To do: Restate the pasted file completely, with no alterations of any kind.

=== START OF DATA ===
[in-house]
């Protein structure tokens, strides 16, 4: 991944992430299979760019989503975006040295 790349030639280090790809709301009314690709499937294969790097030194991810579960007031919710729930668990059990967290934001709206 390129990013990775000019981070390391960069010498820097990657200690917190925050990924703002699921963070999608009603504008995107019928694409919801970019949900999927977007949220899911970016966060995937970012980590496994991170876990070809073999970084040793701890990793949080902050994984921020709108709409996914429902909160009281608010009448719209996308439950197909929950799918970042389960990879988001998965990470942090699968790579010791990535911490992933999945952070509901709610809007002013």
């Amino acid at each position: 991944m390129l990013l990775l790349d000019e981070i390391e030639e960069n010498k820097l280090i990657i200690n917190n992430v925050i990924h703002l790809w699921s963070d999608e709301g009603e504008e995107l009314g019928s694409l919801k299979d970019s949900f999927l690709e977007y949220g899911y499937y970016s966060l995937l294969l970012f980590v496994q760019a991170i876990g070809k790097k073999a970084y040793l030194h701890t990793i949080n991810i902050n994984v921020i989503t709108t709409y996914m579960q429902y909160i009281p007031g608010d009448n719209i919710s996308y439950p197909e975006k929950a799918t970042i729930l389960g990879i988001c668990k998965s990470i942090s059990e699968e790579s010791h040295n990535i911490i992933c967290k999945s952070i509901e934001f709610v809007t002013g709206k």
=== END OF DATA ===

[in-house]
């Protein structure tokens, strides 16, 4: 991944992430299979760019989503975006040295 790349030639280090790809709301009314690709499937294969790097030194991810579960007031919710729930668990059990967290934001709206 390129990013990775000019981070390391960069010498820097990657200690917190925050990924703002699921963070999608009603504008995107019928694409919801970019949900999927977007949220899911970016966060995937970012980590496994991170876990070809073999970084040793701890990793949080902050994984921020709108709409996914429902909160009281608010009448719209996308439950197909929950799918970042389960990879988001998965990470942090699968790579010791990535911490992933999945952070509901709610809007002013």
């Amino acid at each position: 991944m390129l990013l990775l790349d000019e981070i390391e030639e960069n010498k820097l280090i990657i200690n917190n992430v925050i990924h703002l790809w699921s963070d999608e709301g009603e504008e995107l009314g019928s694409l919801k299979d970019s949900f999927l690709e977007y949220g899911y499937y970016s966060l995937l294969l970012f980590v496994q760019a991170i876990g070809k790097k073999a970084y040793l030194h701890t990793i949080n991810i902050n994984v921020i989503t709108t709409y996914m579960q429902y909160i009281p007031g608010d009448n719209i919710s996308y439950p197909e975006k929950a799918t970042i729930l389960g990879i988001c668990k998965s990470i942090s059990e699968e790579s010791h040295n990535i911490i992933c967290k999945s952070i509901e934001f709610v809007t002013g709206k």